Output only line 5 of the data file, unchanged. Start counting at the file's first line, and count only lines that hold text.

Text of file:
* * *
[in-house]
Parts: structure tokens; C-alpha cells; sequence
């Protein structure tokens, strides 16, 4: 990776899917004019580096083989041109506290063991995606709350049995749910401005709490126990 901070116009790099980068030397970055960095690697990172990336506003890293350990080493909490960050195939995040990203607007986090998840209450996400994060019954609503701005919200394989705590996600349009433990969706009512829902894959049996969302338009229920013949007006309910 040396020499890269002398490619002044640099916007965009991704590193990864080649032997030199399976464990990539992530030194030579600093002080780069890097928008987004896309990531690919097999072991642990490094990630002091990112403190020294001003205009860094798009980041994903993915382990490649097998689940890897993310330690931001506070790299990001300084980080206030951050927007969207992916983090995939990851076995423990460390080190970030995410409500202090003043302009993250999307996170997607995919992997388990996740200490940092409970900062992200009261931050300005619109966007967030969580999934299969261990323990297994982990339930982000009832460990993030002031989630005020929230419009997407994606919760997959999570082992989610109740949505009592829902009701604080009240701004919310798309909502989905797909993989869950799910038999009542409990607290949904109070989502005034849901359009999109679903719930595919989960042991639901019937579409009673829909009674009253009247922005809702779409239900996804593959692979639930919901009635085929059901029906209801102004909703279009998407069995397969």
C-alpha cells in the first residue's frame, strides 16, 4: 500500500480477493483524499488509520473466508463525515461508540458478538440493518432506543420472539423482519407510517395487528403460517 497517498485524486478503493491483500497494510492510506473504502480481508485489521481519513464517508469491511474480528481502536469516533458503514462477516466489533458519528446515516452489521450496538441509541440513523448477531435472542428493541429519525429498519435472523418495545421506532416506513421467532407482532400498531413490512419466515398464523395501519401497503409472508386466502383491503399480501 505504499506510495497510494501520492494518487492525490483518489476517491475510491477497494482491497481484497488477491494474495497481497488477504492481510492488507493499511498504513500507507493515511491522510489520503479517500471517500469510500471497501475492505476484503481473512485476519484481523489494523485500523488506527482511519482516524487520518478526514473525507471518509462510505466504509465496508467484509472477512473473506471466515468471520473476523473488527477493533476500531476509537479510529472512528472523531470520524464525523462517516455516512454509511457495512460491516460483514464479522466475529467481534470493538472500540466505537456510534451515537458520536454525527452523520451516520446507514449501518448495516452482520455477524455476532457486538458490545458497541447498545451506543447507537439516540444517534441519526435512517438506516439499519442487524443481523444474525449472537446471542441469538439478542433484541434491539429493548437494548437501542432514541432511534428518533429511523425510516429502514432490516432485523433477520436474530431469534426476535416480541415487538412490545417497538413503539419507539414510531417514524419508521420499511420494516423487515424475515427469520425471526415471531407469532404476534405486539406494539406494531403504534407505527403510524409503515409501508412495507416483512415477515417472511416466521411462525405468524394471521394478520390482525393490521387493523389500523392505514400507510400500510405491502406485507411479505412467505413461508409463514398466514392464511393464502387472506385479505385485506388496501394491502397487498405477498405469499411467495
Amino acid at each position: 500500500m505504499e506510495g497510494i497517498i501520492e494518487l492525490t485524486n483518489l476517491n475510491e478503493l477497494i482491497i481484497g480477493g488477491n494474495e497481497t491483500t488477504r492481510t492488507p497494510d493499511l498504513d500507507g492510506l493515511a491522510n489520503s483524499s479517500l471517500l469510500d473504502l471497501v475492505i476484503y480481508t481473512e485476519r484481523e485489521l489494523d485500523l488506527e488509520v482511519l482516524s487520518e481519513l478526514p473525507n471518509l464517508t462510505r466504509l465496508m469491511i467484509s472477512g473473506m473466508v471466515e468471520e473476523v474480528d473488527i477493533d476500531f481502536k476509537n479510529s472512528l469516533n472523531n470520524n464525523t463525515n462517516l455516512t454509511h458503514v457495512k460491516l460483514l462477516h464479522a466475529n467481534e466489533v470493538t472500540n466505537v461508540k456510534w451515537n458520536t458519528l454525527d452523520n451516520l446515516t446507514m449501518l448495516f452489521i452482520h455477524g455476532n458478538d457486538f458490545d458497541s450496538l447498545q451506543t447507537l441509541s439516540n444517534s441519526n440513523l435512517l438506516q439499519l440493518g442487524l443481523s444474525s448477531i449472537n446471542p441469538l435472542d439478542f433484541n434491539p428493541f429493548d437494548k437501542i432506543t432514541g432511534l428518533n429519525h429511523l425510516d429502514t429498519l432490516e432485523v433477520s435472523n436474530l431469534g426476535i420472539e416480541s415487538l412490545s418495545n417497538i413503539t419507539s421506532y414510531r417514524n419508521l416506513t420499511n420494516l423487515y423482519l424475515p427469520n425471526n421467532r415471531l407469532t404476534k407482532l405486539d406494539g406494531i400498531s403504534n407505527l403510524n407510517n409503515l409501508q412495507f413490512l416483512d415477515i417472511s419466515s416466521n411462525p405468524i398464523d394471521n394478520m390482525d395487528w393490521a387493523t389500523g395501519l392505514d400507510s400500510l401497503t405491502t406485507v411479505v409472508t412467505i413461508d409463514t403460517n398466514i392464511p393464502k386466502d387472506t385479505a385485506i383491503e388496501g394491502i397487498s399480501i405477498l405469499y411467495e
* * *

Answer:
Amino acid at each position: 500500500m505504499e506510495g497510494i497517498i501520492e494518487l492525490t485524486n483518489l476517491n475510491e478503493l477497494i482491497i481484497g480477493g488477491n494474495e497481497t491483500t488477504r492481510t492488507p497494510d493499511l498504513d500507507g492510506l493515511a491522510n489520503s483524499s479517500l471517500l469510500d473504502l471497501v475492505i476484503y480481508t481473512e485476519r484481523e485489521l489494523d485500523l488506527e488509520v482511519l482516524s487520518e481519513l478526514p473525507n471518509l464517508t462510505r466504509l465496508m469491511i467484509s472477512g473473506m473466508v471466515e468471520e473476523v474480528d473488527i477493533d476500531f481502536k476509537n479510529s472512528l469516533n472523531n470520524n464525523t463525515n462517516l455516512t454509511h458503514v457495512k460491516l460483514l462477516h464479522a466475529n467481534e466489533v470493538t472500540n466505537v461508540k456510534w451515537n458520536t458519528l454525527d452523520n451516520l446515516t446507514m449501518l448495516f452489521i452482520h455477524g455476532n458478538d457486538f458490545d458497541s450496538l447498545q451506543t447507537l441509541s439516540n444517534s441519526n440513523l435512517l438506516q439499519l440493518g442487524l443481523s444474525s448477531i449472537n446471542p441469538l435472542d439478542f433484541n434491539p428493541f429493548d437494548k437501542i432506543t432514541g432511534l428518533n429519525h429511523l425510516d429502514t429498519l432490516e432485523v433477520s435472523n436474530l431469534g426476535i420472539e416480541s415487538l412490545s418495545n417497538i413503539t419507539s421506532y414510531r417514524n419508521l416506513t420499511n420494516l423487515y423482519l424475515p427469520n425471526n421467532r415471531l407469532t404476534k407482532l405486539d406494539g406494531i400498531s403504534n407505527l403510524n407510517n409503515l409501508q412495507f413490512l416483512d415477515i417472511s419466515s416466521n411462525p405468524i398464523d394471521n394478520m390482525d395487528w393490521a387493523t389500523g395501519l392505514d400507510s400500510l401497503t405491502t406485507v411479505v409472508t412467505i413461508d409463514t403460517n398466514i392464511p393464502k386466502d387472506t385479505a385485506i383491503e388496501g394491502i397487498s399480501i405477498l405469499y411467495e